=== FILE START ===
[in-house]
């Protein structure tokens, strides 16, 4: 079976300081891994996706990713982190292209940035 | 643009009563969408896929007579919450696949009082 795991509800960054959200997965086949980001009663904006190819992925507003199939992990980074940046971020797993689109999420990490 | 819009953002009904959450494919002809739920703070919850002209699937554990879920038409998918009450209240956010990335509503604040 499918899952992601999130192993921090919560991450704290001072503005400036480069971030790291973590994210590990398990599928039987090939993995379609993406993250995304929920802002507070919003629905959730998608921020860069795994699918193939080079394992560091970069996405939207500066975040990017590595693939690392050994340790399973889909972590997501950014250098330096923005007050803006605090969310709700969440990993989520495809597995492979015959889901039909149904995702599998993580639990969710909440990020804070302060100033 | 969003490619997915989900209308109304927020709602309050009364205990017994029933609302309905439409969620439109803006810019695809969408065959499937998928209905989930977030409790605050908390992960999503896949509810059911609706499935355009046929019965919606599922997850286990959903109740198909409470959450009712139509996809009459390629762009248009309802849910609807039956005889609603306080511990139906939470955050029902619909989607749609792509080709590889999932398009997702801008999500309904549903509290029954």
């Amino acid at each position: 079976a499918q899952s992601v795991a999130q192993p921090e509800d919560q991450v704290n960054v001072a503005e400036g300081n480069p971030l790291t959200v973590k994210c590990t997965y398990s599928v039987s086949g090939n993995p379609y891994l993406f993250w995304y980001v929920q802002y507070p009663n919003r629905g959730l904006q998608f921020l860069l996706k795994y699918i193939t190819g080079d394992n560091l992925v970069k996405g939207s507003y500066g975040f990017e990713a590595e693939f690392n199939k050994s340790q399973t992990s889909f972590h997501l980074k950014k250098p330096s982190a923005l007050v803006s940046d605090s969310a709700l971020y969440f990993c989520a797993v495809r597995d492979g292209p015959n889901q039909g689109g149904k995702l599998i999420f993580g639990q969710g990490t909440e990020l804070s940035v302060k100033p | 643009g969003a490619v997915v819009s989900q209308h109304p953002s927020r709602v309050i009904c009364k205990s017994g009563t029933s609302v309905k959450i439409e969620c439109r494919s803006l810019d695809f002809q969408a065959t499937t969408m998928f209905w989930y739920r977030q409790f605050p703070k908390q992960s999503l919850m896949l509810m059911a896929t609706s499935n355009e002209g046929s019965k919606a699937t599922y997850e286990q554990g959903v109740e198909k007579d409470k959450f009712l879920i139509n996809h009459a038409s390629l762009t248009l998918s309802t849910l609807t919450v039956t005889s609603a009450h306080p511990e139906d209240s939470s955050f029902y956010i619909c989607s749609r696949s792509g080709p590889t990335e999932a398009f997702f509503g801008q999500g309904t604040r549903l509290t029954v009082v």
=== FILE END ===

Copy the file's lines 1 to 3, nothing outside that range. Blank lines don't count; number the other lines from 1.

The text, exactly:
[in-house]
């Protein structure tokens, strides 16, 4: 079976300081891994996706990713982190292209940035 | 643009009563969408896929007579919450696949009082 795991509800960054959200997965086949980001009663904006190819992925507003199939992990980074940046971020797993689109999420990490 | 819009953002009904959450494919002809739920703070919850002209699937554990879920038409998918009450209240956010990335509503604040 499918899952992601999130192993921090919560991450704290001072503005400036480069971030790291973590994210590990398990599928039987090939993995379609993406993250995304929920802002507070919003629905959730998608921020860069795994699918193939080079394992560091970069996405939207500066975040990017590595693939690392050994340790399973889909972590997501950014250098330096923005007050803006605090969310709700969440990993989520495809597995492979015959889901039909149904995702599998993580639990969710909440990020804070302060100033 | 969003490619997915989900209308109304927020709602309050009364205990017994029933609302309905439409969620439109803006810019695809969408065959499937998928209905989930977030409790605050908390992960999503896949509810059911609706499935355009046929019965919606599922997850286990959903109740198909409470959450009712139509996809009459390629762009248009309802849910609807039956005889609603306080511990139906939470955050029902619909989607749609792509080709590889999932398009997702801008999500309904549903509290029954």
């Amino acid at each position: 079976a499918q899952s992601v795991a999130q192993p921090e509800d919560q991450v704290n960054v001072a503005e400036g300081n480069p971030l790291t959200v973590k994210c590990t997965y398990s599928v039987s086949g090939n993995p379609y891994l993406f993250w995304y980001v929920q802002y507070p009663n919003r629905g959730l904006q998608f921020l860069l996706k795994y699918i193939t190819g080079d394992n560091l992925v970069k996405g939207s507003y500066g975040f990017e990713a590595e693939f690392n199939k050994s340790q399973t992990s889909f972590h997501l980074k950014k250098p330096s982190a923005l007050v803006s940046d605090s969310a709700l971020y969440f990993c989520a797993v495809r597995d492979g292209p015959n889901q039909g689109g149904k995702l599998i999420f993580g639990q969710g990490t909440e990020l804070s940035v302060k100033p | 643009g969003a490619v997915v819009s989900q209308h109304p953002s927020r709602v309050i009904c009364k205990s017994g009563t029933s609302v309905k959450i439409e969620c439109r494919s803006l810019d695809f002809q969408a065959t499937t969408m998928f209905w989930y739920r977030q409790f605050p703070k908390q992960s999503l919850m896949l509810m059911a896929t609706s499935n355009e002209g046929s019965k919606a699937t599922y997850e286990q554990g959903v109740e198909k007579d409470k959450f009712l879920i139509n996809h009459a038409s390629l762009t248009l998918s309802t849910l609807t919450v039956t005889s609603a009450h306080p511990e139906d209240s939470s955050f029902y956010i619909c989607s749609r696949s792509g080709p590889t990335e999932a398009f997702f509503g801008q999500g309904t604040r549903l509290t029954v009082v």